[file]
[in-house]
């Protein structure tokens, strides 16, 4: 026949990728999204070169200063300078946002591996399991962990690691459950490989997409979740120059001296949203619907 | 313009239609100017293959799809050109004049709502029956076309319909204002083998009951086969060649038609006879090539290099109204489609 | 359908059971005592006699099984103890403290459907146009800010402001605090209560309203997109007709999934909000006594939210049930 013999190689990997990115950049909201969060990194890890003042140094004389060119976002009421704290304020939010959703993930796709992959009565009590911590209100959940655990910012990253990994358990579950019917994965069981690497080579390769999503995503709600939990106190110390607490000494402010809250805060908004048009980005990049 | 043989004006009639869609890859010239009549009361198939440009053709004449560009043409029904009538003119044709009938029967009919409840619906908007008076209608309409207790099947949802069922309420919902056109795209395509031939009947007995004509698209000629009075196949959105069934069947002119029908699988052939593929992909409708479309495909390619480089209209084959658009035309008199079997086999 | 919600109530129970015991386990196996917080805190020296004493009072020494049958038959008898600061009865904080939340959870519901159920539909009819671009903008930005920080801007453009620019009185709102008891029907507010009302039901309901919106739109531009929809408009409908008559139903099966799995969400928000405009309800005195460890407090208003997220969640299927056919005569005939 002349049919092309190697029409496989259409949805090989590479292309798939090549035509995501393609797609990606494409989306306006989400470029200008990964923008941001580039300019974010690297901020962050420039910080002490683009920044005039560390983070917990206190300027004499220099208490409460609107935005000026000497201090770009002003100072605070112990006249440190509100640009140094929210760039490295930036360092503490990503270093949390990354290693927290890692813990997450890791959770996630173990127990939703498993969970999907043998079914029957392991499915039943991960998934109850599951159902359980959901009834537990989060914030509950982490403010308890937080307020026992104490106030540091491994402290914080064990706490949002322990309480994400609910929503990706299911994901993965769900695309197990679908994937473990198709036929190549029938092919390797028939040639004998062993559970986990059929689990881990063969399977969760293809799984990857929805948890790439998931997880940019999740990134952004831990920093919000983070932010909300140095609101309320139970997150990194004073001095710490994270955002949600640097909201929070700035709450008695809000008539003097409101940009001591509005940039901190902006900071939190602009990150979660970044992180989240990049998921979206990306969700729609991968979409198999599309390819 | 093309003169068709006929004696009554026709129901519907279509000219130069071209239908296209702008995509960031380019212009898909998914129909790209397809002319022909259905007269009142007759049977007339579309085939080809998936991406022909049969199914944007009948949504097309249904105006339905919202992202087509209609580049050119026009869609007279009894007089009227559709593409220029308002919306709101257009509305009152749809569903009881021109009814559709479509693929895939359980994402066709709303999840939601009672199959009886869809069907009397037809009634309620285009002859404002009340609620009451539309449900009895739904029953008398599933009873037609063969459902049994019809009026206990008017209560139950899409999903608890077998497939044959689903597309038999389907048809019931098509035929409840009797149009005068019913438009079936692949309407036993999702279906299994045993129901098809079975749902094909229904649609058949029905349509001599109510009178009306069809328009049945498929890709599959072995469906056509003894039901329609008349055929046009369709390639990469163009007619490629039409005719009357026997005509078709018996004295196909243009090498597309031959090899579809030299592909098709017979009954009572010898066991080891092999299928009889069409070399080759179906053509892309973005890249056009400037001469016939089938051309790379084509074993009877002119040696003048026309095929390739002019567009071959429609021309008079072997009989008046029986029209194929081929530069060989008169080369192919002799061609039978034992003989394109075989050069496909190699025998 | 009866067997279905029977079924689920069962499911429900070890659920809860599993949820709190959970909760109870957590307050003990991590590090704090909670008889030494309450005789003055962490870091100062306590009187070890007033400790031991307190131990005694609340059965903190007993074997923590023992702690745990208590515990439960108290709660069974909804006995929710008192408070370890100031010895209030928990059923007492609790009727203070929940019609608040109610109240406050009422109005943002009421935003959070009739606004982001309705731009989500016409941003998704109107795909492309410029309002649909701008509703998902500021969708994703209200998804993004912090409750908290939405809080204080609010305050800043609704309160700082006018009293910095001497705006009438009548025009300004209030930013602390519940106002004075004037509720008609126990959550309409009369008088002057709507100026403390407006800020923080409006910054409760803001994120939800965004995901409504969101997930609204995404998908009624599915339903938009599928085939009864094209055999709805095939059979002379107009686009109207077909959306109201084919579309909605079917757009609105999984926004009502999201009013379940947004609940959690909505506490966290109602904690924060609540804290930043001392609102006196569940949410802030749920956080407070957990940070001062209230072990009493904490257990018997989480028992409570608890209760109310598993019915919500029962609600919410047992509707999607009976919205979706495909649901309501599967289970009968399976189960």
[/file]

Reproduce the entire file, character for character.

[in-house]
């Protein structure tokens, strides 16, 4: 026949990728999204070169200063300078946002591996399991962990690691459950490989997409979740120059001296949203619907 | 313009239609100017293959799809050109004049709502029956076309319909204002083998009951086969060649038609006879090539290099109204489609 | 359908059971005592006699099984103890403290459907146009800010402001605090209560309203997109007709999934909000006594939210049930 013999190689990997990115950049909201969060990194890890003042140094004389060119976002009421704290304020939010959703993930796709992959009565009590911590209100959940655990910012990253990994358990579950019917994965069981690497080579390769999503995503709600939990106190110390607490000494402010809250805060908004048009980005990049 | 043989004006009639869609890859010239009549009361198939440009053709004449560009043409029904009538003119044709009938029967009919409840619906908007008076209608309409207790099947949802069922309420919902056109795209395509031939009947007995004509698209000629009075196949959105069934069947002119029908699988052939593929992909409708479309495909390619480089209209084959658009035309008199079997086999 | 919600109530129970015991386990196996917080805190020296004493009072020494049958038959008898600061009865904080939340959870519901159920539909009819671009903008930005920080801007453009620019009185709102008891029907507010009302039901309901919106739109531009929809408009409908008559139903099966799995969400928000405009309800005195460890407090208003997220969640299927056919005569005939 002349049919092309190697029409496989259409949805090989590479292309798939090549035509995501393609797609990606494409989306306006989400470029200008990964923008941001580039300019974010690297901020962050420039910080002490683009920044005039560390983070917990206190300027004499220099208490409460609107935005000026000497201090770009002003100072605070112990006249440190509100640009140094929210760039490295930036360092503490990503270093949390990354290693927290890692813990997450890791959770996630173990127990939703498993969970999907043998079914029957392991499915039943991960998934109850599951159902359980959901009834537990989060914030509950982490403010308890937080307020026992104490106030540091491994402290914080064990706490949002322990309480994400609910929503990706299911994901993965769900695309197990679908994937473990198709036929190549029938092919390797028939040639004998062993559970986990059929689990881990063969399977969760293809799984990857929805948890790439998931997880940019999740990134952004831990920093919000983070932010909300140095609101309320139970997150990194004073001095710490994270955002949600640097909201929070700035709450008695809000008539003097409101940009001591509005940039901190902006900071939190602009990150979660970044992180989240990049998921979206990306969700729609991968979409198999599309390819 | 093309003169068709006929004696009554026709129901519907279509000219130069071209239908296209702008995509960031380019212009898909998914129909790209397809002319022909259905007269009142007759049977007339579309085939080809998936991406022909049969199914944007009948949504097309249904105006339905919202992202087509209609580049050119026009869609007279009894007089009227559709593409220029308002919306709101257009509305009152749809569903009881021109009814559709479509693929895939359980994402066709709303999840939601009672199959009886869809069907009397037809009634309620285009002859404002009340609620009451539309449900009895739904029953008398599933009873037609063969459902049994019809009026206990008017209560139950899409999903608890077998497939044959689903597309038999389907048809019931098509035929409840009797149009005068019913438009079936692949309407036993999702279906299994045993129901098809079975749902094909229904649609058949029905349509001599109510009178009306069809328009049945498929890709599959072995469906056509003894039901329609008349055929046009369709390639990469163009007619490629039409005719009357026997005509078709018996004295196909243009090498597309031959090899579809030299592909098709017979009954009572010898066991080891092999299928009889069409070399080759179906053509892309973005890249056009400037001469016939089938051309790379084509074993009877002119040696003048026309095929390739002019567009071959429609021309008079072997009989008046029986029209194929081929530069060989008169080369192919002799061609039978034992003989394109075989050069496909190699025998 | 009866067997279905029977079924689920069962499911429900070890659920809860599993949820709190959970909760109870957590307050003990991590590090704090909670008889030494309450005789003055962490870091100062306590009187070890007033400790031991307190131990005694609340059965903190007993074997923590023992702690745990208590515990439960108290709660069974909804006995929710008192408070370890100031010895209030928990059923007492609790009727203070929940019609608040109610109240406050009422109005943002009421935003959070009739606004982001309705731009989500016409941003998704109107795909492309410029309002649909701008509703998902500021969708994703209200998804993004912090409750908290939405809080204080609010305050800043609704309160700082006018009293910095001497705006009438009548025009300004209030930013602390519940106002004075004037509720008609126990959550309409009369008088002057709507100026403390407006800020923080409006910054409760803001994120939800965004995901409504969101997930609204995404998908009624599915339903938009599928085939009864094209055999709805095939059979002379107009686009109207077909959306109201084919579309909605079917757009609105999984926004009502999201009013379940947004609940959690909505506490966290109602904690924060609540804290930043001392609102006196569940949410802030749920956080407070957990940070001062209230072990009493904490257990018997989480028992409570608890209760109310598993019915919500029962609600919410047992509707999607009976919205979706495909649901309501599967289970009968399976189960």